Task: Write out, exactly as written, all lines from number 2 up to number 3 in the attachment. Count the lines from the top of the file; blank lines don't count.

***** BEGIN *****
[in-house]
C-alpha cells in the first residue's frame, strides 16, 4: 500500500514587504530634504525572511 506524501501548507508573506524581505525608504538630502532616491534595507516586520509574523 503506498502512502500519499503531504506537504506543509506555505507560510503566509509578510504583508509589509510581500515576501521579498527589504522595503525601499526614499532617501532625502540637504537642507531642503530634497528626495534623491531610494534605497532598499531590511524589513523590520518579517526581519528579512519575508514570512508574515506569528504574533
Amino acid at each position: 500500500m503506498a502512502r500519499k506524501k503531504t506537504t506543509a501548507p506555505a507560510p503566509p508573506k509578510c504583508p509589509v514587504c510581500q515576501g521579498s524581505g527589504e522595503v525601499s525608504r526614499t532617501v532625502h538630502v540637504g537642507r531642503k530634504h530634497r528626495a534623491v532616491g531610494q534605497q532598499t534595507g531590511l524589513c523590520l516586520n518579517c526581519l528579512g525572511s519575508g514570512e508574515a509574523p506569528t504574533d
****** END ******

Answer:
C-alpha cells in the first residue's frame, strides 16, 4: 500500500514587504530634504525572511 506524501501548507508573506524581505525608504538630502532616491534595507516586520509574523 503506498502512502500519499503531504506537504506543509506555505507560510503566509509578510504583508509589509510581500515576501521579498527589504522595503525601499526614499532617501532625502540637504537642507531642503530634497528626495534623491531610494534605497532598499531590511524589513523590520518579517526581519528579512519575508514570512508574515506569528504574533
Amino acid at each position: 500500500m503506498a502512502r500519499k506524501k503531504t506537504t506543509a501548507p506555505a507560510p503566509p508573506k509578510c504583508p509589509v514587504c510581500q515576501g521579498s524581505g527589504e522595503v525601499s525608504r526614499t532617501v532625502h538630502v540637504g537642507r531642503k530634504h530634497r528626495a534623491v532616491g531610494q534605497q532598499t534595507g531590511l524589513c523590520l516586520n518579517c526581519l528579512g525572511s519575508g514570512e508574515a509574523p506569528t504574533d